If a whole flock of ghostly animals starts appearing in downtown New York this fall, don’t panic. It’ll just mean that the public picked Chris Shelley’s design “…of special concern” as a winner in the Buildings and Cultural Affairs Departments’ urbancanvas competition, which solicited ideas for decorating the construction fences, sidewalk sheds, scaffolding and cocoons that act as eyesores on seemingly every New York City street.
Think Renzo Piano’s still preliminary design for a new Whitney Museum of American Art is too timid? How about this alternative scheme floated by the self proclaimed “architectural provocateurs” at Axis Mundi? According to a statement, the proposal is meant to be “as bold in spirit as the original Breuer building.” It’s bold all right.
The design calls for a structural exoskeleton, shaped by the sight lines and street grid of the city, imbedded with the circulation and mechanical systems. Column-free galleries would be suspended from the skeleton with distinctive projecting windows, reminiscent of Breuer’s at the Madison Avenue Whitney. The Axis Mundi proposal mentions nothing of costs, which is one of the biggest hurdles facing the Whitney, given the museum’s relatively modest endowment.
Axis Mundi has chased the news before. They previously promoted an alternative to Jean Nouvel’s proposed Tower Verre for MoMA, called the Vertical Neighborhood. Check out more images of their Whitney proposal after the jump. Read More
Last night, the 1500 Gallery in Chelsea held an opening for Brasilia, a show of iconic photographs dating from the creation of the freshly minted Brazilian capital. Indeed, the show is meant to be a celebration of the Semicentennial of Oscar Niemeyer’s city in the jungle. The show was organized by Brazilian photographer Murillo Meirelles and will be up through November 27. Pictures of pictures, and more from the opening, after the jump.
As we reported a few weeks ago, the Landmarks Preservation Commission is gearing up to create a huge new historic district on the Upper West Side. Last night, the commission held a meet-and-greet with the neighbors, at which the tentative boundaries for the new district—technically five contiguous extensions to five existing districts—were unveiled. As the map shows, it’s quite a lot of real estate, and though smaller than the extant Upper West Side historic district (2,000+ versus 745) it will become, should it be approved, one of the largest in the city. What’s most interesting, though, is how much of the Upper West Side will now be under the commission’s purview. It will be interesting to see how the development community reacts.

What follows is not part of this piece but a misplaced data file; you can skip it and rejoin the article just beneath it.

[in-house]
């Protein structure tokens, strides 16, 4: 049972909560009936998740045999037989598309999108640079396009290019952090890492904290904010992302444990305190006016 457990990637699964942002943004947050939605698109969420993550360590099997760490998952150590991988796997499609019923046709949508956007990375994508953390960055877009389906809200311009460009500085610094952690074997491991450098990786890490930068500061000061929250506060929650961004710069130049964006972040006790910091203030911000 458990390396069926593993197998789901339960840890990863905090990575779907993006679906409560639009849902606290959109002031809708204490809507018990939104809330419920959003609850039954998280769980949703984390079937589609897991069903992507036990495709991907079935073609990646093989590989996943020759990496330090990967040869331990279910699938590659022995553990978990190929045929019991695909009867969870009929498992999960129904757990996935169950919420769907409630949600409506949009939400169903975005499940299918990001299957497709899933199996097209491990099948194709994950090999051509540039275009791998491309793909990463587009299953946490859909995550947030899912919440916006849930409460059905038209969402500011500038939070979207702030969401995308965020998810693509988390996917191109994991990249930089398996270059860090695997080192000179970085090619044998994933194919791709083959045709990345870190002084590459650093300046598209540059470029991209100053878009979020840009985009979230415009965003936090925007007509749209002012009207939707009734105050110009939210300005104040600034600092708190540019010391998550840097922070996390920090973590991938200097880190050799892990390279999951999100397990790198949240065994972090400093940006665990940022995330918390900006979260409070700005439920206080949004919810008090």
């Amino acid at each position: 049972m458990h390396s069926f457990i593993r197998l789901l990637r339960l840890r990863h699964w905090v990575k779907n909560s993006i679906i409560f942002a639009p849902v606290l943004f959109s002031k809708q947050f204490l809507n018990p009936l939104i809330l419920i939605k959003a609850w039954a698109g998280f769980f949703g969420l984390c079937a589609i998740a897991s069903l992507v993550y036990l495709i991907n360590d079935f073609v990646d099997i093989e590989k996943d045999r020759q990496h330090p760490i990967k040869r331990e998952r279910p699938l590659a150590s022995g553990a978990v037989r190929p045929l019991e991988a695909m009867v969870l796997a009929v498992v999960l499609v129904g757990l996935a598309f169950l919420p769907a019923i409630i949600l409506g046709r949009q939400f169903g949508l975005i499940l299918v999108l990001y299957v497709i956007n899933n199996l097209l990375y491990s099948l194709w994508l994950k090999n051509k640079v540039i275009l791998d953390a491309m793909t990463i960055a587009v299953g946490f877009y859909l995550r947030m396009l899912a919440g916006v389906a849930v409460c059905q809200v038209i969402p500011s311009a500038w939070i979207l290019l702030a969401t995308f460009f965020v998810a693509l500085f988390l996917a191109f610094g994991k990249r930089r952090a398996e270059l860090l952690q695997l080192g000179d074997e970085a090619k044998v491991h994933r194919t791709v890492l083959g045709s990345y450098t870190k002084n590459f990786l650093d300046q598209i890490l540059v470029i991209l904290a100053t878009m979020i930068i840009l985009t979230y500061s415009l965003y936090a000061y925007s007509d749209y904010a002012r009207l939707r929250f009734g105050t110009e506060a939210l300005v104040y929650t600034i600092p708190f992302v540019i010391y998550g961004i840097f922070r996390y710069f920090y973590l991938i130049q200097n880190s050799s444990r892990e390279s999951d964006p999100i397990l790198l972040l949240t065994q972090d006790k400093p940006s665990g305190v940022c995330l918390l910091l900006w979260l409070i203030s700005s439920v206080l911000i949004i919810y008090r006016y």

The New York City Landmarks Preservation Commission continued its efforts to preserve what have been, at least historically, unlikely landmarks. There is focus on the not-so-outer boroughs and modernist masterpieces and on the scruffy, increasingly tony “Lower East Side,” one of the oldest, yet long-neglected parts of the city. This is of course not the small neighborhood that had been sequestered by real estate agents, but the real LES, as defined by historians and historic maps, from 14th Street to the Brooklyn Bridge, with the Bowery as its eastern bounds. In 2007 and 2008, the commission surveyed more than 2,300 properties and has been bolstering the landmarks rolls ever since, from Webster Hall to Wheatsworth Bakery. Yesterday, three more were added. Read More
The fabulous Peter Marino has designed a fabulous new store for Chanel in Soho, which opened Friday for Fashion Night Out. It’s so fabulous that Chanel Global Creative Director Peter Phillips created a new makeup line paying homage to Marino’s sleek lines and the sleeker girls who hobble about the cobblestone streets surrounding the store. As for the renovation itself, it was inspired by the artsy spirit of the neighborhood and features an acrylic Chanel No. 5 bottle that stands over 10 feet high and will display video art as well as video of runway shows from Paris. The newly outfitted boutique has a gallery feel to it, complete with commissioned artworks by Peter Belyi, Alan Rath, and Robert Greene. More makeup and makeover after the jump. Read More